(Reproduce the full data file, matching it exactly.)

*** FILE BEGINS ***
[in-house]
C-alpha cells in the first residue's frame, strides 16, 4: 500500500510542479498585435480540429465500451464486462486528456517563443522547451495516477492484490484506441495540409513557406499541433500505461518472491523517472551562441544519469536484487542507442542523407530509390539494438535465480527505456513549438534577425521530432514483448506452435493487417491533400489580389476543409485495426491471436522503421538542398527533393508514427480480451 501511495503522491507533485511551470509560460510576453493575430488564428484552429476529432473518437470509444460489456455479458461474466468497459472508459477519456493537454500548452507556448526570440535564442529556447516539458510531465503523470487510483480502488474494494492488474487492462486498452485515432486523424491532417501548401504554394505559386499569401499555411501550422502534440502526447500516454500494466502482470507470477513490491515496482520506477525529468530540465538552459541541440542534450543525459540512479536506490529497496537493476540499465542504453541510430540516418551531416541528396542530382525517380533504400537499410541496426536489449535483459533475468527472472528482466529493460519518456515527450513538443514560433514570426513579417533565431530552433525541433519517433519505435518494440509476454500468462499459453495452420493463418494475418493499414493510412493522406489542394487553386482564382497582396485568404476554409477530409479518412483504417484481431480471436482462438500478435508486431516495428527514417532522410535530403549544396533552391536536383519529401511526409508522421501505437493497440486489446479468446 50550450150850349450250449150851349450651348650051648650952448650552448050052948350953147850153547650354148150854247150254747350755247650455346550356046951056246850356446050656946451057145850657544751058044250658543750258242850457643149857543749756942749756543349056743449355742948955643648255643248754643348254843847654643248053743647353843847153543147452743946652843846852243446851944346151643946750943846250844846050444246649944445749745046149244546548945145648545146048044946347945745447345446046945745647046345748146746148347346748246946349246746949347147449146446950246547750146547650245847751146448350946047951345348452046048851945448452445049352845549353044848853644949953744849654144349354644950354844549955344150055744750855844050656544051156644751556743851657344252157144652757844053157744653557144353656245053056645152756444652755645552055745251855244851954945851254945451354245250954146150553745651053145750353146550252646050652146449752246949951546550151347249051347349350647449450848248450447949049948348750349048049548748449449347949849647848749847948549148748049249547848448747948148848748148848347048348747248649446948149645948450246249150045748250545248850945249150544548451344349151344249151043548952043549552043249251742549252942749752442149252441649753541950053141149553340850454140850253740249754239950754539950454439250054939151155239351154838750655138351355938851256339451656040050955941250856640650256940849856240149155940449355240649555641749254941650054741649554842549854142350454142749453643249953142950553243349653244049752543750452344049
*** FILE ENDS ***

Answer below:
[in-house]
C-alpha cells in the first residue's frame, strides 16, 4: 500500500510542479498585435480540429465500451464486462486528456517563443522547451495516477492484490484506441495540409513557406499541433500505461518472491523517472551562441544519469536484487542507442542523407530509390539494438535465480527505456513549438534577425521530432514483448506452435493487417491533400489580389476543409485495426491471436522503421538542398527533393508514427480480451 501511495503522491507533485511551470509560460510576453493575430488564428484552429476529432473518437470509444460489456455479458461474466468497459472508459477519456493537454500548452507556448526570440535564442529556447516539458510531465503523470487510483480502488474494494492488474487492462486498452485515432486523424491532417501548401504554394505559386499569401499555411501550422502534440502526447500516454500494466502482470507470477513490491515496482520506477525529468530540465538552459541541440542534450543525459540512479536506490529497496537493476540499465542504453541510430540516418551531416541528396542530382525517380533504400537499410541496426536489449535483459533475468527472472528482466529493460519518456515527450513538443514560433514570426513579417533565431530552433525541433519517433519505435518494440509476454500468462499459453495452420493463418494475418493499414493510412493522406489542394487553386482564382497582396485568404476554409477530409479518412483504417484481431480471436482462438500478435508486431516495428527514417532522410535530403549544396533552391536536383519529401511526409508522421501505437493497440486489446479468446 50550450150850349450250449150851349450651348650051648650952448650552448050052948350953147850153547650354148150854247150254747350755247650455346550356046951056246850356446050656946451057145850657544751058044250658543750258242850457643149857543749756942749756543349056743449355742948955643648255643248754643348254843847654643248053743647353843847153543147452743946652843846852243446851944346151643946750943846250844846050444246649944445749745046149244546548945145648545146048044946347945745447345446046945745647046345748146746148347346748246946349246746949347147449146446950246547750146547650245847751146448350946047951345348452046048851945448452445049352845549353044848853644949953744849654144349354644950354844549955344150055744750855844050656544051156644751556743851657344252157144652757844053157744653557144353656245053056645152756444652755645552055745251855244851954945851254945451354245250954146150553745651053145750353146550252646050652146449752246949951546550151347249051347349350647449450848248450447949049948348750349048049548748449449347949849647848749847948549148748049249547848448747948148848748148848347048348747248649446948149645948450246249150045748250545248850945249150544548451344349151344249151043548952043549552043249251742549252942749752442149252441649753541950053141149553340850454140850253740249754239950754539950454439250054939151155239351154838750655138351355938851256339451656040050955941250856640650256940849856240149155940449355240649555641749254941650054741649554842549854142350454142749453643249953142950553243349653244049752543750452344049